Why are the benefits of taxonomy so often overlooked?
I find articles that promise an answer to questions such as this not always delivering a straight answer. I’ll make my point quickly and provide a rationale after that.
I have been involved in content-driven digital projects for many years, and in my experience taxonomy is often overlook as a solution to complex content problems because it is often misunderstood or worse still, not understood at all.
The issue is not people not knowing what taxonomy is – I could write another article describing what taxonomy, or the more encompassing term ‘Controlled Vocabulary’ is. It’s quite a fascinating topic – for some. But here I wanted to explore this article’s question from a more strategic angle: an organisation’s stakeholders very often don’t understand the pivotal role that taxonomy plays in the success of content-driven websites.
Time and time again stakeholders approach digital projects from the starting point of technologies and their capabilities. The promise is tempting, but unfortunately many fail to see technology as just one component of a bigger picture, an enabler or mechanism to deliver your product to your customers.
When your product is your content you need to frame all the variables involved with clarity and in the right order.
Users. Content. Context
At this point let me introduce you to the infamous three circles of information architecture – a simple framework that I would always recommend to anyone involved in a content-driven project to get to know by heart.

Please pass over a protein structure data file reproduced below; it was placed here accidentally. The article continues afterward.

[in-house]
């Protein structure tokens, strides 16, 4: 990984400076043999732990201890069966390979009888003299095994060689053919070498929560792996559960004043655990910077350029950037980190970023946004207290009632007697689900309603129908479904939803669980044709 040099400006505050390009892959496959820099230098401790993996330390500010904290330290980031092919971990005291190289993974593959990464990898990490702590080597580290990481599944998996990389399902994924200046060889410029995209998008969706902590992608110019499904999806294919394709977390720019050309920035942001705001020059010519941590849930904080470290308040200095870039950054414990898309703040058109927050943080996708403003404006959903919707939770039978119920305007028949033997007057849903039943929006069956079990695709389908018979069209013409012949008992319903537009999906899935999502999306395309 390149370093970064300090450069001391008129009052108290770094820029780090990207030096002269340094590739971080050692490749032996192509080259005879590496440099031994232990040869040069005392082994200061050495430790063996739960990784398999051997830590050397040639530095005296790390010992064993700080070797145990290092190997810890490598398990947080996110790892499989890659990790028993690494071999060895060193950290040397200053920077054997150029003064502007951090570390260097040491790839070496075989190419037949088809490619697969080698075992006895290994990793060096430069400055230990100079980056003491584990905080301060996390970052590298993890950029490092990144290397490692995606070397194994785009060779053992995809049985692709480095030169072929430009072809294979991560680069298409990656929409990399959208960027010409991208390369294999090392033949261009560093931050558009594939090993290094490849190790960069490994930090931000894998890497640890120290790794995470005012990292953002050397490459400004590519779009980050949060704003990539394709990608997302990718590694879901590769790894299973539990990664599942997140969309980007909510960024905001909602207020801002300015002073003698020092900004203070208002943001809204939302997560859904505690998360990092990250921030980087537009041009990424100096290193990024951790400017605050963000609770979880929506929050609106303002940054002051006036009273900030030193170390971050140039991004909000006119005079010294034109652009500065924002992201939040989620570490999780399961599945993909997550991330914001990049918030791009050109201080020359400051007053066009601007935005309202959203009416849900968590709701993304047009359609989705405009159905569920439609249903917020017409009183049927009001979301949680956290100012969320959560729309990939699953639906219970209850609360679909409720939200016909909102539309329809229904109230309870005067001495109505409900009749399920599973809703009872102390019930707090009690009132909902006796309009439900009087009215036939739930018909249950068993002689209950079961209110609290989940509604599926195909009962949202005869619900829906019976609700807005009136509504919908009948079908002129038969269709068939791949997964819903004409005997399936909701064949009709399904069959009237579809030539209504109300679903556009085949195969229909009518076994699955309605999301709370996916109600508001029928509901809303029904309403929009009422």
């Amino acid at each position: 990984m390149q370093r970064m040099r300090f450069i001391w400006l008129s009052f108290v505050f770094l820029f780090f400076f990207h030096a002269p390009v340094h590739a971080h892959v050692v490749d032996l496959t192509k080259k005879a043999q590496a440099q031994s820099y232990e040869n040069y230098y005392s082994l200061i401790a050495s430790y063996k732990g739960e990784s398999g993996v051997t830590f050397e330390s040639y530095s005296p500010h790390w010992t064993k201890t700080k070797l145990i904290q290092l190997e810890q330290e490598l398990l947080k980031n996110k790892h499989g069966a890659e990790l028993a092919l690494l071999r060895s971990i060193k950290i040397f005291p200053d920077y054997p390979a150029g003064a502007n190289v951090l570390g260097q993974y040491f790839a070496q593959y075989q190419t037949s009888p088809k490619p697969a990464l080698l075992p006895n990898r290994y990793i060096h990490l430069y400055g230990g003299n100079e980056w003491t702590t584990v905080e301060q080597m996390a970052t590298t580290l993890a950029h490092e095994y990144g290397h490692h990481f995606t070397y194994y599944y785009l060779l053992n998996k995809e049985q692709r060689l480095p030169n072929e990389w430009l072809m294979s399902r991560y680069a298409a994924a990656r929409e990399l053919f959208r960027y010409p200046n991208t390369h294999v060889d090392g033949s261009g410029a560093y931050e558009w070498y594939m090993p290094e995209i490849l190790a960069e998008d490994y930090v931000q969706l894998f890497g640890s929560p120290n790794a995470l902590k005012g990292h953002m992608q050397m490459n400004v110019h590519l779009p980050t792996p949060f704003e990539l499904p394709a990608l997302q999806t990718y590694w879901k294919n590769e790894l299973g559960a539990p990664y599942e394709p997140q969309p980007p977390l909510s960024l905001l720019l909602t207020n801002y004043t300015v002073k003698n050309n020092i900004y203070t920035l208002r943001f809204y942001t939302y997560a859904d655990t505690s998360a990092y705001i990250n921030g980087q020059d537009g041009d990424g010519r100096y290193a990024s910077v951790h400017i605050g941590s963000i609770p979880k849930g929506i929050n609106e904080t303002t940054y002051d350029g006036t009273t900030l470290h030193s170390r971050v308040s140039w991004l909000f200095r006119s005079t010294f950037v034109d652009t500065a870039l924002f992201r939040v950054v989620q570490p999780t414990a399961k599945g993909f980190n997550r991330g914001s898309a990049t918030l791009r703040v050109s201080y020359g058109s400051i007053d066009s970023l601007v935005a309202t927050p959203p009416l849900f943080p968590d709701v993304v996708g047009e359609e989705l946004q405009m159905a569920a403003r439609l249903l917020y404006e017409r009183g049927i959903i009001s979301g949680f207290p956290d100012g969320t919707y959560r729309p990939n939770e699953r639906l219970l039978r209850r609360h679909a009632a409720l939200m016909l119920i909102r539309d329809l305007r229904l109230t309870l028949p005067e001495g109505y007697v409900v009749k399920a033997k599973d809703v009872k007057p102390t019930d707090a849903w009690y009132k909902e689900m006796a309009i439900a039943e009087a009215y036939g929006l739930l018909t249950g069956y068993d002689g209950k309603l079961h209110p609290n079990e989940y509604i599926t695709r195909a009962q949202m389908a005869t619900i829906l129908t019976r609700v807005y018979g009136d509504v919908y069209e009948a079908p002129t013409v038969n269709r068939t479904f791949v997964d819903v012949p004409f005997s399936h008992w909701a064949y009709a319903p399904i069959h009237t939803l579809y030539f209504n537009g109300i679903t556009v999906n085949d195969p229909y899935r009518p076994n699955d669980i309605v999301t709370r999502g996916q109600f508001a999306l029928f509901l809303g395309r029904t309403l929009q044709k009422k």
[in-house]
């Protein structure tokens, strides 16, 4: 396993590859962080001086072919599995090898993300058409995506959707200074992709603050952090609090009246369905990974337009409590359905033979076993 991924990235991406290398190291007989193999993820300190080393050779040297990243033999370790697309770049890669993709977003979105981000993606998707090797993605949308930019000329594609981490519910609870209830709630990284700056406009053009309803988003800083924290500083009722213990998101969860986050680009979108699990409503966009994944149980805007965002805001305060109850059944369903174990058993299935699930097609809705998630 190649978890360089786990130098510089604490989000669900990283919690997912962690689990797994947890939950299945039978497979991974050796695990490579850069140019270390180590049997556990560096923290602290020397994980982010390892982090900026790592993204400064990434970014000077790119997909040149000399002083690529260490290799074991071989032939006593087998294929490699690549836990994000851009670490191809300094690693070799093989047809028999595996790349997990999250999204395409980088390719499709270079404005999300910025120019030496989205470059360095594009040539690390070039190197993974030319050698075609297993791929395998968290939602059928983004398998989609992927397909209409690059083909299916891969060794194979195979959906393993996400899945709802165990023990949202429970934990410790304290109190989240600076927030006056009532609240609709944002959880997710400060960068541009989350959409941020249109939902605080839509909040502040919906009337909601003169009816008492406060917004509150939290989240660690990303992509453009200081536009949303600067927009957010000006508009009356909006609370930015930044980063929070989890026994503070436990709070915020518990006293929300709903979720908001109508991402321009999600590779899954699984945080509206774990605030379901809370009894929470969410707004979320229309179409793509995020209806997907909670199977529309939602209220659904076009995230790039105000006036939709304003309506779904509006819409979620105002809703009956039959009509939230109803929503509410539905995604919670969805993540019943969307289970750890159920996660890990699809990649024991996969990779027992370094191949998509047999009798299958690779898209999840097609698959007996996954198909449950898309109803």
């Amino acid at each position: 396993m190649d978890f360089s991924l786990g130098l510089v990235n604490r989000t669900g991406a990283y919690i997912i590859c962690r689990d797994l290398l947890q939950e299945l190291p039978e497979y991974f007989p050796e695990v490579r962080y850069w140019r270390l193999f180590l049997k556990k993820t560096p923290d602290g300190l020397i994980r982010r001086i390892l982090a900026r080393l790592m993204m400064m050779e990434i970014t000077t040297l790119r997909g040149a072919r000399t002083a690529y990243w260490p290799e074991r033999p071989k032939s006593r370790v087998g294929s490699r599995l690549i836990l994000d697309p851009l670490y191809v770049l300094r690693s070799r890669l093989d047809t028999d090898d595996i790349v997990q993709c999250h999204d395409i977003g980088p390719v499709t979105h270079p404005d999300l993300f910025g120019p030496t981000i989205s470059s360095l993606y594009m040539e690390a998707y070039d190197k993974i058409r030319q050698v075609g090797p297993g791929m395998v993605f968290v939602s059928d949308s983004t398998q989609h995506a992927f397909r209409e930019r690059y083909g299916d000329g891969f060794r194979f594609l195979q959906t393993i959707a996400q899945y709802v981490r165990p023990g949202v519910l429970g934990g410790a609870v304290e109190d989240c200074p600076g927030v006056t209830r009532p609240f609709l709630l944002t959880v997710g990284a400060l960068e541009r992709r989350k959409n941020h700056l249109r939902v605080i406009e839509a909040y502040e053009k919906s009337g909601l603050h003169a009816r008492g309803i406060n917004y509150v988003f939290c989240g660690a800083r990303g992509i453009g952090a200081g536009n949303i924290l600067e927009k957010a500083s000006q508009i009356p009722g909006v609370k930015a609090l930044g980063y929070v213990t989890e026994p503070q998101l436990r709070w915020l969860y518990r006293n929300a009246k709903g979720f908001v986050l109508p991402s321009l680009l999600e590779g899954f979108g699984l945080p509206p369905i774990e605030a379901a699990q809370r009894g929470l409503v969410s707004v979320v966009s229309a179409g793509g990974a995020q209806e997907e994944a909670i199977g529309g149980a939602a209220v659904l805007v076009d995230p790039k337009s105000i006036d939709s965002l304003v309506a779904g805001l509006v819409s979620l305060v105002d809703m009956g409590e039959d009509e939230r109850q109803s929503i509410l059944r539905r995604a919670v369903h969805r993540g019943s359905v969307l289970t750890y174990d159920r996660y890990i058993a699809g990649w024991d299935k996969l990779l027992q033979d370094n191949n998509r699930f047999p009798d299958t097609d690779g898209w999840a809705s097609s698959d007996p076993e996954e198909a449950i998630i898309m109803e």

Value is created at the intersection of users, content and context.
This model was first introduced by Louis Rosenfeld and Peter Morville in their timeless book “Information Architecture for the World Wide Web”. It indicates you can’t work in a vacuum as this ‘information ecology’ presented addresses the complex dependencies that exist in digital information environments.
In the ‘Users-Content-Context’ model, technology is an element in the ‘Context’ circle, alongside business goals, politics, funding, resources, constraints, culture, etc. That in itself starts to put things into perspective.
User experience (UX), which is something that thankfully more stakeholders are acknowledging than in the past, is an approach that helps organisations in understanding the ‘Users’ component. It does so by research and design techniques to understand your audience, their needs, the tasks they are trying to complete and how they look for information.
So, this leaves us with the last component: ‘Content’. Yes, content has its own circle. And this is because content is the very reason why your users are coming to your site. Your content is not just pages. Content encompasses data types, content objects, metadata, volume, classification and of course substance. But content also has a human aspect: ownership and publishing workflows also play a role in how successful your content is.
By now you probably know where I am heading. Taxonomy is a means to classify content. If your organisation doesn’t recognise the fundamental content plays in your digital solutions, then taxonomy is likely to be overseen as a consequence.